Refugee Syrian Jews, in Paris, Call Syria ‘inferno’ for Remaining Jews

Two Syrian Jews who recently managed to escape from Syria, appeared here today in heavy disguise at a press conference to describe Syria as “an inferno” for the 5000 Jews still living there. The press conference was sponsored by the International Committee for the Defense of the Jews in the Middle East. Officials said the man and the woman put on disguises to protect members of their families still resident in Syria. They declared that Syria’s Jews live in daily fear for such little freedom as they have and under severe discrimination. They reported that Jews in Damascus, where 3000 live, may not leave for more than two miles out of the city without permission from the secret police but that most of them never leave the Jewish area where they try to eke out a living from artisan shops

They cited a law forbidding Jews from leaving to their heirs real estate or other property which is automatically declared by the authorities to be interstate and automatically passed on to Palestinian terrorist organizations. Jews are forbidden to hold religious services without prior permission from the secret police. During such services, they said, a government official is usually present. If a Jew does manage to flee the country, they said, all of his or her known relatives and friends are routinely arrested, usually for a minimum period of two months. The male witness said he had been arrested after the escape or a brother and that he had been detained for ten months before he was court martialed on charges of “Zionist activities.” He was sentenced to death but later came under a general amnesty. He described conditions in Syrian prisons as “inhuman,” declaring that prisoners are regularly beaten and given electric shock tortures. He said many went insane from the mistreatment.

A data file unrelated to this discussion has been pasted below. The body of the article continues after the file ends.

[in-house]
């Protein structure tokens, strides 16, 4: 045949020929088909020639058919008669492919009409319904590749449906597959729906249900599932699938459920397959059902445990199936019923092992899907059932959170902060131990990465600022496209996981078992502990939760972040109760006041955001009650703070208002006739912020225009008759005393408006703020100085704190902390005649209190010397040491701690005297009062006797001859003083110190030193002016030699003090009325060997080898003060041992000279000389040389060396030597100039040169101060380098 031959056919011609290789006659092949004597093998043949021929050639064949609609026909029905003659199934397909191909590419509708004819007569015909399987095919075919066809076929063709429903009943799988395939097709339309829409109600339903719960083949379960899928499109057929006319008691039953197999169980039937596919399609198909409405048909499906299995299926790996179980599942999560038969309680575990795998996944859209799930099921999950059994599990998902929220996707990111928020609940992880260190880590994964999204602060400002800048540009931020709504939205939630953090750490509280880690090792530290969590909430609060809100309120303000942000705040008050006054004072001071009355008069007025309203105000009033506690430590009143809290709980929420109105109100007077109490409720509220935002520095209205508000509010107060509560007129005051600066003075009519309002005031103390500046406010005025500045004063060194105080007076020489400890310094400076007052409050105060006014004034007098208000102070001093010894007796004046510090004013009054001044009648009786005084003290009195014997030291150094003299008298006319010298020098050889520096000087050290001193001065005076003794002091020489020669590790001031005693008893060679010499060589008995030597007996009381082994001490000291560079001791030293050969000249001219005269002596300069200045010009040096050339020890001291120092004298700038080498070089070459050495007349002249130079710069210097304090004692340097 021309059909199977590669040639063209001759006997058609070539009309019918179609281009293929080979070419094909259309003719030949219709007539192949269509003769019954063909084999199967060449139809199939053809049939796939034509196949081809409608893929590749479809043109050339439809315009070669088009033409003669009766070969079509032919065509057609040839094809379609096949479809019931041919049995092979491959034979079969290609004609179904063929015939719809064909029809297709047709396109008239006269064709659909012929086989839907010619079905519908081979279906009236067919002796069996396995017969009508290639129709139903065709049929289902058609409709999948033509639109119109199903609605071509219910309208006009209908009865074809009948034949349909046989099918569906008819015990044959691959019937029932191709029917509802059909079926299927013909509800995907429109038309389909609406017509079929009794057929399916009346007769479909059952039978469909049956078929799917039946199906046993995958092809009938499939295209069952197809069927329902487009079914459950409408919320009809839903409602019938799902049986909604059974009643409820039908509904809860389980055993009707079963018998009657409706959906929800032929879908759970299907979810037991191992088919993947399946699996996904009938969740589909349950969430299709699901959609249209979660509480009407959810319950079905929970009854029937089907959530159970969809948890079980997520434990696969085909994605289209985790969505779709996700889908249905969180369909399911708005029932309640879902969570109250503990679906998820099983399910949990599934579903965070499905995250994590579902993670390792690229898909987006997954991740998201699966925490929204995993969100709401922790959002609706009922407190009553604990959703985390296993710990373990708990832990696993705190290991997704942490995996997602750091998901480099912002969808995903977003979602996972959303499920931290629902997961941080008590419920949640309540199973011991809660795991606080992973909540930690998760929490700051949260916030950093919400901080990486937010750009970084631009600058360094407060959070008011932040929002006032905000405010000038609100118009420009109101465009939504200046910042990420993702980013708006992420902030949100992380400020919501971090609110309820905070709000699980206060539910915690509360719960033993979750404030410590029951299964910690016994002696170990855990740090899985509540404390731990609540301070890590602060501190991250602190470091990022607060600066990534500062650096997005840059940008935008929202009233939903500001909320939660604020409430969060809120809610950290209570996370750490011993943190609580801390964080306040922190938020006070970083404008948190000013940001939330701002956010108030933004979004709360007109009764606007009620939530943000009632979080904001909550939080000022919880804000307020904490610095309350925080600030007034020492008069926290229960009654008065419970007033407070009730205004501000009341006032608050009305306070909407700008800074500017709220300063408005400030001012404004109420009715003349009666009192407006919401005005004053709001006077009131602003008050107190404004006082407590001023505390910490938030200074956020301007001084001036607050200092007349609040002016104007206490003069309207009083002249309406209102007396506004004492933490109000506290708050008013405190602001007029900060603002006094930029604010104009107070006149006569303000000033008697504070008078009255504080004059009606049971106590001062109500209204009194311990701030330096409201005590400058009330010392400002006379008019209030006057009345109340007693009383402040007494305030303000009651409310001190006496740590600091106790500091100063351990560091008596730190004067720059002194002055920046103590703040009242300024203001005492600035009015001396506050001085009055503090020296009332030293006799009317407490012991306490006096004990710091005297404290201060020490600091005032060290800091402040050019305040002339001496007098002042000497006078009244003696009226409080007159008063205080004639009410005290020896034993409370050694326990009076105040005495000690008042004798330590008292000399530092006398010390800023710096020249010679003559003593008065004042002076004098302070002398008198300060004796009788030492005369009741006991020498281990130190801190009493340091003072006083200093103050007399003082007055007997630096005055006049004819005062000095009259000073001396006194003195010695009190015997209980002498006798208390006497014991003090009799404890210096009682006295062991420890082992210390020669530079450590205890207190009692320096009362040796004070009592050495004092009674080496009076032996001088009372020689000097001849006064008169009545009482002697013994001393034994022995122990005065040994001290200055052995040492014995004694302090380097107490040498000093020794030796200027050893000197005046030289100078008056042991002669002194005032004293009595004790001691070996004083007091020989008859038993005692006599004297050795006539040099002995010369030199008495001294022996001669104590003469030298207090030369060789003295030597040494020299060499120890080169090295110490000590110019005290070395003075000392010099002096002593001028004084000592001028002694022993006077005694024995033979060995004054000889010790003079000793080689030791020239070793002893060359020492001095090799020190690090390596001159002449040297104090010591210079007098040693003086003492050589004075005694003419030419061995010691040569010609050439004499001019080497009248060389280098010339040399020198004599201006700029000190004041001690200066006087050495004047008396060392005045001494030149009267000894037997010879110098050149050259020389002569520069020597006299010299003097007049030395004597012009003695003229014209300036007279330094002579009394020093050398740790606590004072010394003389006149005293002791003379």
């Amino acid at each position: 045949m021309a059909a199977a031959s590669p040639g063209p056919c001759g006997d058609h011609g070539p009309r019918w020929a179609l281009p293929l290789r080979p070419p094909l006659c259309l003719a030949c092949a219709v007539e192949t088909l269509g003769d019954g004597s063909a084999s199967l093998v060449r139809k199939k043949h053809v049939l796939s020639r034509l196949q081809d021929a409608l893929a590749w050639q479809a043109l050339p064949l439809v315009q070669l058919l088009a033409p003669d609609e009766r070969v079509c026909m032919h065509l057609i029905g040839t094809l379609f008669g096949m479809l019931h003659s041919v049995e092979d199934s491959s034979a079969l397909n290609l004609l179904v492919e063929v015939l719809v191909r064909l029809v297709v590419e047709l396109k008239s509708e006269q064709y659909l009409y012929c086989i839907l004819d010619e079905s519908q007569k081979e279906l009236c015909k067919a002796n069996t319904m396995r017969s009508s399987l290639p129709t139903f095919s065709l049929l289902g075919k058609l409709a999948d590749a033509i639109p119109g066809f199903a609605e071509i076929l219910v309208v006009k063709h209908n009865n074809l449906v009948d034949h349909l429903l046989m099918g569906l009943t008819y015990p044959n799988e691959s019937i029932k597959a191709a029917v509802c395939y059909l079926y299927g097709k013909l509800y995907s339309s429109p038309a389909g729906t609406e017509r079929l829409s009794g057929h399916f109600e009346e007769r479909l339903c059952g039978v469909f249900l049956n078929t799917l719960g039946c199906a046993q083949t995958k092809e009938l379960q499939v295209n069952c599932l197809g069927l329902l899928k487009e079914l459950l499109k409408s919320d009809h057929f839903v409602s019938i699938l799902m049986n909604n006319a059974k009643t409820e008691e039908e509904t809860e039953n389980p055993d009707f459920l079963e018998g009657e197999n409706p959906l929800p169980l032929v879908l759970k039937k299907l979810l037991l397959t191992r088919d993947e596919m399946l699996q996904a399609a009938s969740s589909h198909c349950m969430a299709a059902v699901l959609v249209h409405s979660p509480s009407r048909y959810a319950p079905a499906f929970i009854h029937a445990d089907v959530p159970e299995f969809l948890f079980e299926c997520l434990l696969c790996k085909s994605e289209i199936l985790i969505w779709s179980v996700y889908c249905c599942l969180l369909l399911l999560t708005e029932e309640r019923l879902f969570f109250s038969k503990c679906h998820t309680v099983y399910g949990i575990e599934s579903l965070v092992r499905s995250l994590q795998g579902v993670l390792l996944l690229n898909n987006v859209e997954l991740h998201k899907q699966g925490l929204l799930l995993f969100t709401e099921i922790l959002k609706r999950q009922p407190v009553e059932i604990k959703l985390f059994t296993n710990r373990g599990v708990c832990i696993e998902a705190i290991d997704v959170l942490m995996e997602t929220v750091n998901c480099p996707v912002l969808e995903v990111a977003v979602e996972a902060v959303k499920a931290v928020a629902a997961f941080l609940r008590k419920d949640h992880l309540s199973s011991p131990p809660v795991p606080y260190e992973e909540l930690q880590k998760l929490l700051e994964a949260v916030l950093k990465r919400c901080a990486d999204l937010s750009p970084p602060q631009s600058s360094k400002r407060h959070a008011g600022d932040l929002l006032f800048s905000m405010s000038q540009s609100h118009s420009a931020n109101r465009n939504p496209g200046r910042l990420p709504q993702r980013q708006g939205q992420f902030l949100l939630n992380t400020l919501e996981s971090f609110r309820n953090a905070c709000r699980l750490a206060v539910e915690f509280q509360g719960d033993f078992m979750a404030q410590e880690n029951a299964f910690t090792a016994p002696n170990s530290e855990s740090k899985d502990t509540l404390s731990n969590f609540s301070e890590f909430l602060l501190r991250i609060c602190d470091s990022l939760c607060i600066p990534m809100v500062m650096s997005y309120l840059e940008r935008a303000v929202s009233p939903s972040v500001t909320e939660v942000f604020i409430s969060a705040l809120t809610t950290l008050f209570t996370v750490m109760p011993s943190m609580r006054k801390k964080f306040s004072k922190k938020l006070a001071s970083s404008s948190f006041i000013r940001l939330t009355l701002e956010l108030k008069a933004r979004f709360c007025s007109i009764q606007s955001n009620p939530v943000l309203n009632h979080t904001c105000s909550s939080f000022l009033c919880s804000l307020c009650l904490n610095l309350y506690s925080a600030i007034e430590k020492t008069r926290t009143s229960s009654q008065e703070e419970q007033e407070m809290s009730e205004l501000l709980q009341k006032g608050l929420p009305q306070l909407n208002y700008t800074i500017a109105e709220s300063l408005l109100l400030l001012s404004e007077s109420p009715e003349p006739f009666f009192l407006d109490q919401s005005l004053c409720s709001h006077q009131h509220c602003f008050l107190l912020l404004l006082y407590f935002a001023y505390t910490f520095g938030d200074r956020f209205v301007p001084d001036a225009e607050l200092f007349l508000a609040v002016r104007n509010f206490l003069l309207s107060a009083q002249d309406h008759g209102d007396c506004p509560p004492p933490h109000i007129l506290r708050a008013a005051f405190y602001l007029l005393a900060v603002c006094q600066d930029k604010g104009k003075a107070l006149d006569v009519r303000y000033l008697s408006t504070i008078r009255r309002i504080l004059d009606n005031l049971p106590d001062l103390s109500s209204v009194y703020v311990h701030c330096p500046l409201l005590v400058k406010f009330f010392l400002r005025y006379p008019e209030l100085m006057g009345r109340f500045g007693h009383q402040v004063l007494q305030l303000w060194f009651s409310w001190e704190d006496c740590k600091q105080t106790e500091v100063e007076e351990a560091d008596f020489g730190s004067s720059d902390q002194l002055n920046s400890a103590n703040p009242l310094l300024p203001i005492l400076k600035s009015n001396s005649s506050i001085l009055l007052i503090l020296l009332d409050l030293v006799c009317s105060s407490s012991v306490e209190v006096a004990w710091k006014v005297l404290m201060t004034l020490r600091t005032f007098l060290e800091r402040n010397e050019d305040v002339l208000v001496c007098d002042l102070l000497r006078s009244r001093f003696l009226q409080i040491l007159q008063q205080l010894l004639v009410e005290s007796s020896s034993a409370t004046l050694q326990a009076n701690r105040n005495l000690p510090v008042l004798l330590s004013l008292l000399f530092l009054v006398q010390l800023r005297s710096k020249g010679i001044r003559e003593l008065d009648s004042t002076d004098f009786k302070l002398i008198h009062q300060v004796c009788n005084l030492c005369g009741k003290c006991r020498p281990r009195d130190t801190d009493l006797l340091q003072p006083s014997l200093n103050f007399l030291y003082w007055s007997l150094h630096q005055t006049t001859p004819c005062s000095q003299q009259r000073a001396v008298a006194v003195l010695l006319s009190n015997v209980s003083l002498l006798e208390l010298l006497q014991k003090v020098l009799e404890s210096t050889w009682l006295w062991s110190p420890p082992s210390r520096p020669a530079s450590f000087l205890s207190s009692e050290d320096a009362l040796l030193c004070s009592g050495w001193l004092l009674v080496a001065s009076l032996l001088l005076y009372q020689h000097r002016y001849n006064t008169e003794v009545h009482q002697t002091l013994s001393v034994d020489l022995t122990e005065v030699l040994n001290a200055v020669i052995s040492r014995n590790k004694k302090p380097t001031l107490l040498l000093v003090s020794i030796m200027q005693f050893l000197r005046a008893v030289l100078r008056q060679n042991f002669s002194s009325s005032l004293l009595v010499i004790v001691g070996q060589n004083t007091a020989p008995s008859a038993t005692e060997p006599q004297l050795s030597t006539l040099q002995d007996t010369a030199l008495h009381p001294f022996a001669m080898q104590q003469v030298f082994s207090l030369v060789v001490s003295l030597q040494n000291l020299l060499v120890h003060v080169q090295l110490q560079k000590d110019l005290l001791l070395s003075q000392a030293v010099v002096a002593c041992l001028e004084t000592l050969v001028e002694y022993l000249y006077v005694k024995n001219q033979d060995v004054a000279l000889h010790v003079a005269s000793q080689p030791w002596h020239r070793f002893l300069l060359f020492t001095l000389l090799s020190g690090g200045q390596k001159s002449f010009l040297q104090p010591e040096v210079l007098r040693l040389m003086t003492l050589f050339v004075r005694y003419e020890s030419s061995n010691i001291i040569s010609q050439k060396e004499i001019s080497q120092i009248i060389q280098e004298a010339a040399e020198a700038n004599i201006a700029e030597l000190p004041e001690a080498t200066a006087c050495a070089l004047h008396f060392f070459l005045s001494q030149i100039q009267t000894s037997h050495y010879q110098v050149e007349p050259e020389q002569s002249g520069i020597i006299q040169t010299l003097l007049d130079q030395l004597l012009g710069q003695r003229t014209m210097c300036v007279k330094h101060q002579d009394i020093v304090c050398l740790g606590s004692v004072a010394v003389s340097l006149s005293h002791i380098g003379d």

Presiding at the press conference were Alain Poher, president of the French Senate, and president of the international committee; M. Rolland, president of the French Supreme Criminal Court, and Jacques Mercier, the French attorney who had tried to defend the reputed Israeli agent, Elie Cohen, in Damascus. The two witnesses also reported that the situation in Egypt for Jews had improved during the past year and credited the improvement to efforts by the French government. They said many Jews who had been arrested had been freed from prison and allowed to leave Egypt. They called the situation for Jews in Iraq “stagnant,” adding that while Jews there no longer feared for their lives as they did a year ago at the time of public hangings of Iraq Jews, they still suffered several restrictions and discrimination. A similar report in less detail was issued in New York yesterday by Gen. Lucius D. Clay chairman of the Committee of Concern.

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